Taliban fighters overran an army base in northern Afghanistan, officials said on Tuesday, killing at least 17 soldiers with dozens feared captured in a stinging blow to security forces already struggling to push insurgents from eastern Ghazni.
The fall of the base in Ghormach district of volatile Faryab province came with security forces — who have struggled to hold back the Taliban since NATO combat troops pulled out in 2014 — already stretched by the days of fighting in Ghazni, a strategic provincial capital two hours from Kabul.
Militants gained control of the base after days of heavy fighting, according to army spokesman for northern Afghanistan Mohammad Hanif Rezaee.
He said around 100 soldiers were on the base when it was first attacked on Sunday.
“It is a tragedy that the base fell to the enemy. Some soldiers were killed, some captured and some fled to nearby hills,” Rezaee told AFP.
At least 17 were killed in the attack, according to defence ministry spokesman Ghafoor Ahmad Jawed, while a local MP said Taliban fighters captured another 40 in the base, known as Chenaya.
“Preparations are underway to launch an operation to recapture the base,” said the ministry’s spokesman.
Tahir Rehmani — head of Faryab’s provincial council — said the base fell after the soldiers begged for reinforcements and air support from Kabul but were ultimately ignored.
“They were too busy with Ghazni,” said Rehmani.
Ghazni, further east and which the Taliban first assaulted late on Thursday, remains in government hands, officials have said.
But fears of civilian casualties in the city were growing as Afghan security forces backed by US air power struggled to push the Taliban out five days after the assault began.
A spokesman for US Forces in Afghanistan, Lt Col Martin O’Donnell, said there had been “no reported enemy activity” so far on Tuesday, though he added that “some Taliban forces remain in the city”.
With reports of fighters hiding among the civilian population, O’Donnell said residents had been “terrorised and harassed”.
“The Taliban, who falsely and repeatedly claim that they do not target civilians, have executed innocents, destroyed homes, burned a market and created the conditions for a potential humanitarian crisis with this attack,” he said.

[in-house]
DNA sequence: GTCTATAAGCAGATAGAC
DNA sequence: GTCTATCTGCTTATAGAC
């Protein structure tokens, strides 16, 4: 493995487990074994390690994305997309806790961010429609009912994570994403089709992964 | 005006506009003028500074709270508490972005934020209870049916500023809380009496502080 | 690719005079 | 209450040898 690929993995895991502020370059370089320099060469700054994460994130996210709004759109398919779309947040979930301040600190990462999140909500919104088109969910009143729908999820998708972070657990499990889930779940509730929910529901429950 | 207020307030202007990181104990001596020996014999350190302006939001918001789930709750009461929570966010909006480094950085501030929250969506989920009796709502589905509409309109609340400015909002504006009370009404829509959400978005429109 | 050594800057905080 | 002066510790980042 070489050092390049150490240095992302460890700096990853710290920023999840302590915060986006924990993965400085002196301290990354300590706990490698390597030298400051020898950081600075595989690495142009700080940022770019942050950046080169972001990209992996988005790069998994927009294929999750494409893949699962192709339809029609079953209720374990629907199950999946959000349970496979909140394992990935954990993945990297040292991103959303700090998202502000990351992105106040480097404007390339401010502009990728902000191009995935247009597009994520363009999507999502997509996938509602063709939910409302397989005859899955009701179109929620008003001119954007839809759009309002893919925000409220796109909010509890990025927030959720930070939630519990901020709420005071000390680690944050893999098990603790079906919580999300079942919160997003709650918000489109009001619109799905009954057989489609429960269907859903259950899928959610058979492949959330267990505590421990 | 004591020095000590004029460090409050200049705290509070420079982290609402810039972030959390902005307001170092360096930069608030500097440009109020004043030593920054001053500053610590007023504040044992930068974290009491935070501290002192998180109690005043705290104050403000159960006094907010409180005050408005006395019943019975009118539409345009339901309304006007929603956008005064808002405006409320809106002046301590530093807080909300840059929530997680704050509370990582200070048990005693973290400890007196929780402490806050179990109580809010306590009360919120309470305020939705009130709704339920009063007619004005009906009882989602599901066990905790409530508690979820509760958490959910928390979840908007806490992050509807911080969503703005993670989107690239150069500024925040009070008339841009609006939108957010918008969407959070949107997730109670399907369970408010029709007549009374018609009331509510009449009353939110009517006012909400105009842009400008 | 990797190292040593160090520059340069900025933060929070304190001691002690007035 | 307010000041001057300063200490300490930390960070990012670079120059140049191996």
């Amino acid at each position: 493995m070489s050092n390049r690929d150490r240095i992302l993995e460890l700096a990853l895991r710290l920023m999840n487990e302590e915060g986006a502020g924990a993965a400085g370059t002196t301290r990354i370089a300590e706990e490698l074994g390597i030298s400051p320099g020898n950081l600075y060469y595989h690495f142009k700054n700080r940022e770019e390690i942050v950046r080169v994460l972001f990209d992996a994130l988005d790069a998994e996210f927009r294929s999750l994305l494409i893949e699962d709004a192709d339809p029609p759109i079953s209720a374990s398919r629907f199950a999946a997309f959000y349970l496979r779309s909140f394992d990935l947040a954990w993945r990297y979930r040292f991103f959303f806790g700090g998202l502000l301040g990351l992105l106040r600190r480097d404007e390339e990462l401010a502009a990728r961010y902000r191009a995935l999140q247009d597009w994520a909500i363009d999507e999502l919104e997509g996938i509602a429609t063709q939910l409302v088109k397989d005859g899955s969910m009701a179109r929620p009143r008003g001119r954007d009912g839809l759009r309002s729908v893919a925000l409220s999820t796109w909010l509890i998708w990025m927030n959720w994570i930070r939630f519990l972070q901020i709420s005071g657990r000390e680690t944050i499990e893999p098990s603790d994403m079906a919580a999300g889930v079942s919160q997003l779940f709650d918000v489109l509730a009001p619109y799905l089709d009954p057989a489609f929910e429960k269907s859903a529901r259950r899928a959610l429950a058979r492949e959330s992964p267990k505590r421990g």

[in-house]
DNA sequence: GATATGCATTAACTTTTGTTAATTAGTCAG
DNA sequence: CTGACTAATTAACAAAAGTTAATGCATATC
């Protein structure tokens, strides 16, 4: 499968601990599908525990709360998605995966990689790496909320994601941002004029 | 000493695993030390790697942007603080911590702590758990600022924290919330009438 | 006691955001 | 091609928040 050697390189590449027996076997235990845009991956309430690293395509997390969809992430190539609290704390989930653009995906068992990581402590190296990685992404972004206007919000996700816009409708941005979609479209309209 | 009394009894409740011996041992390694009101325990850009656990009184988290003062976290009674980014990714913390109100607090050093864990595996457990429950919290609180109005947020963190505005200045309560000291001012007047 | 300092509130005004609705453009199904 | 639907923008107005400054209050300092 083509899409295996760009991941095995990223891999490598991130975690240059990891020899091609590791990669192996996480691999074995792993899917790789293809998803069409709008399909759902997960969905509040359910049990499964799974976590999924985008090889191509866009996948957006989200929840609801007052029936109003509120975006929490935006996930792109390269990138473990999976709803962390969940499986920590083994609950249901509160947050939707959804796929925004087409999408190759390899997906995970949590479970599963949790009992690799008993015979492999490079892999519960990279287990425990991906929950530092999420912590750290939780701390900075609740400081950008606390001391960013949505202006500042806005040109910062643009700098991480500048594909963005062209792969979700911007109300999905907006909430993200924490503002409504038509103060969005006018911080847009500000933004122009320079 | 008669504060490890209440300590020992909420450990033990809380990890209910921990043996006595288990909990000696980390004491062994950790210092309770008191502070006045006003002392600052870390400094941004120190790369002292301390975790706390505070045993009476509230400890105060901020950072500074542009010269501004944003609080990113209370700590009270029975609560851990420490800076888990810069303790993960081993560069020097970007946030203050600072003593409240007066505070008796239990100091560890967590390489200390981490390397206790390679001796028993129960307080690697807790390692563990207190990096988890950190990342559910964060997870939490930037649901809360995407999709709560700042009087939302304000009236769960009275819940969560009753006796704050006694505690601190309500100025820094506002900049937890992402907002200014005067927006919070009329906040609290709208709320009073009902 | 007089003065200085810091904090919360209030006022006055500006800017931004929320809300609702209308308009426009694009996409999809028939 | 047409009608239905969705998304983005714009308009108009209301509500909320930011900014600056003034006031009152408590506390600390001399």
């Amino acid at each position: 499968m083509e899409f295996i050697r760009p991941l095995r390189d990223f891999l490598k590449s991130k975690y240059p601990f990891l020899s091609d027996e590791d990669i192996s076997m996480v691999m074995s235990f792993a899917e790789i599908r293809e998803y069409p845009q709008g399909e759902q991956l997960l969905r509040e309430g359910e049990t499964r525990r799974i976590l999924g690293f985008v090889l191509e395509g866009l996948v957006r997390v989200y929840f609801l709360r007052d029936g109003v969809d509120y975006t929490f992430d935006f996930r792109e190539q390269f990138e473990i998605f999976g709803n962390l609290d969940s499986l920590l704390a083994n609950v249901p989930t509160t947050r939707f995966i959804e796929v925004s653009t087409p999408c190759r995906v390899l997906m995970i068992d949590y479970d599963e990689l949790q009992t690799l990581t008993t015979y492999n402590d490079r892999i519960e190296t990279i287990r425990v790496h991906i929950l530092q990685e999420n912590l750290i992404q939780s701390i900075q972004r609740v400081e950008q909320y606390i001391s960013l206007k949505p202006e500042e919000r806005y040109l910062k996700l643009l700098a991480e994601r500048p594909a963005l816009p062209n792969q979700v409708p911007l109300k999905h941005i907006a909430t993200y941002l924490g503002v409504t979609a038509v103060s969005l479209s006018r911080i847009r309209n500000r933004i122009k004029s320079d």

The United Nations said unverified reports put civilian casualties at more than 100, with residents also at risk from several days of US air strikes.
O’Donnell said no air strikes had been carried out yet on Tuesday.
Bombs placed along the road leading north and south from the city also “prevented civilians from safely fleeing the violence”, said a UN report.
Communication networks remained largely down in Ghazni, making any information difficult to verify. But residents said the violence continued.
“Ghazni is a ghost city now. The Taliban are going from house to house to find government officials or their relatives to kill,” said one resident, Sayed Zia.
“Those who can are fleeing.” Another resident also said the Taliban were killing civilians who refused to help them.
“I saw two trucks full of coffins going toward a cemetery in the city. They all seemed to be civilians,” said Abdullah, who asked to only use one name.
“The city is full of smoke. Everywhere they go they set the places on fire,” he said, adding that shops were being looted, with water and food scarce.
‘Let us go home’
On Monday, the Afghan defence minister said at least 100 security forces had been killed in the fighting in Ghazni so far.
Afghan security forces, beset by desertions and low morale, have suffered staggering casualties in recent years.
Analysts have said the insurgents may be seeking to demonstrate strength as they come under increasing pressure since an unprecedented ceasefire in June to join peace talks.
“Clearly the Taliban have paid no heed to the calls of the Afghan people for them to reconcile and join the peace process,” the US spokesman O’Donnell said on Tuesday.
The assault on Ghazni and the fall of the Chenaya base also illustrate how stretched Afghan forces are across the country, said analyst Abdul Hamid Sofof.
“The Taliban know this and they make Afghan forces fight on several fronts, making them run thin,” said Sofof.
The insurgents have overrun provincial capitals before, including western Farah in May and northern Kunduz in 2015. Each time, they failed to hold the city, pushed out by security forces within days.
Ghazni lies along the major Kabul-Kandahar highway, effectively serving as a gateway between the capital and the militant strongholds in the south.
Hundreds of people trying to reach Kabul from Iran and other provinces were stranded at a bus station in southern Kandahar Tuesday, unable to travel further due to the fighting, an AFP reporter there said.
Some said they had been stuck for days, and were running out of money and food.
“For God’s sake,” one man told AFP. “Stop fighting and let us go home.”